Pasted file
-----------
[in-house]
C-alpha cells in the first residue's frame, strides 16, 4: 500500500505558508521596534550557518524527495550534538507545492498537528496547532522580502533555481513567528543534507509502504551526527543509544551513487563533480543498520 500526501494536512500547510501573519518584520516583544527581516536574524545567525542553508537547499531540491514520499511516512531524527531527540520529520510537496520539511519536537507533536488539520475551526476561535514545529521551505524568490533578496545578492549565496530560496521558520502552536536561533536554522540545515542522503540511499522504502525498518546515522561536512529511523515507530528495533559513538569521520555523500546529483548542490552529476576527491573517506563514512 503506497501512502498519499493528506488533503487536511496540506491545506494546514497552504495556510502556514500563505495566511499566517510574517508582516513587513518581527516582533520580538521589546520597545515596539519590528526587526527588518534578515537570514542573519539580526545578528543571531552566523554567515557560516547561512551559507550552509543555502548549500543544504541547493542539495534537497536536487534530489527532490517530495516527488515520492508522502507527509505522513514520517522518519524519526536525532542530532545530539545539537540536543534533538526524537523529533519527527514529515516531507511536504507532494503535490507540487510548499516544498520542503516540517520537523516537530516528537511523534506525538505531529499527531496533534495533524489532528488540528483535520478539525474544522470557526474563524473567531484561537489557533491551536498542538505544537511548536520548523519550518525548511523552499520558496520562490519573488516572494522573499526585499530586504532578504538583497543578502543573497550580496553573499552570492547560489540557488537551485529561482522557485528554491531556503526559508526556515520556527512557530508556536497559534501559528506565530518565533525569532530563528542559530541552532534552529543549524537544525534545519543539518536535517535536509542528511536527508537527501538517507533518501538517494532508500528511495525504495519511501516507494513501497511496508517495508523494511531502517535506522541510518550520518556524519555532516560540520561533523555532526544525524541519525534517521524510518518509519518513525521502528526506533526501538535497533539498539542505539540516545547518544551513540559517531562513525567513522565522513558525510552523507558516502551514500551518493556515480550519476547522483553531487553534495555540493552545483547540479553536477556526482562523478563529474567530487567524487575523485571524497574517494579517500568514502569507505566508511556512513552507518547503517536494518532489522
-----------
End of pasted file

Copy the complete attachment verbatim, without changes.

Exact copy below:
[in-house]
C-alpha cells in the first residue's frame, strides 16, 4: 500500500505558508521596534550557518524527495550534538507545492498537528496547532522580502533555481513567528543534507509502504551526527543509544551513487563533480543498520 500526501494536512500547510501573519518584520516583544527581516536574524545567525542553508537547499531540491514520499511516512531524527531527540520529520510537496520539511519536537507533536488539520475551526476561535514545529521551505524568490533578496545578492549565496530560496521558520502552536536561533536554522540545515542522503540511499522504502525498518546515522561536512529511523515507530528495533559513538569521520555523500546529483548542490552529476576527491573517506563514512 503506497501512502498519499493528506488533503487536511496540506491545506494546514497552504495556510502556514500563505495566511499566517510574517508582516513587513518581527516582533520580538521589546520597545515596539519590528526587526527588518534578515537570514542573519539580526545578528543571531552566523554567515557560516547561512551559507550552509543555502548549500543544504541547493542539495534537497536536487534530489527532490517530495516527488515520492508522502507527509505522513514520517522518519524519526536525532542530532545530539545539537540536543534533538526524537523529533519527527514529515516531507511536504507532494503535490507540487510548499516544498520542503516540517520537523516537530516528537511523534506525538505531529499527531496533534495533524489532528488540528483535520478539525474544522470557526474563524473567531484561537489557533491551536498542538505544537511548536520548523519550518525548511523552499520558496520562490519573488516572494522573499526585499530586504532578504538583497543578502543573497550580496553573499552570492547560489540557488537551485529561482522557485528554491531556503526559508526556515520556527512557530508556536497559534501559528506565530518565533525569532530563528542559530541552532534552529543549524537544525534545519543539518536535517535536509542528511536527508537527501538517507533518501538517494532508500528511495525504495519511501516507494513501497511496508517495508523494511531502517535506522541510518550520518556524519555532516560540520561533523555532526544525524541519525534517521524510518518509519518513525521502528526506533526501538535497533539498539542505539540516545547518544551513540559517531562513525567513522565522513558525510552523507558516502551514500551518493556515480550519476547522483553531487553534495555540493552545483547540479553536477556526482562523478563529474567530487567524487575523485571524497574517494579517500568514502569507505566508511556512513552507518547503517536494518532489522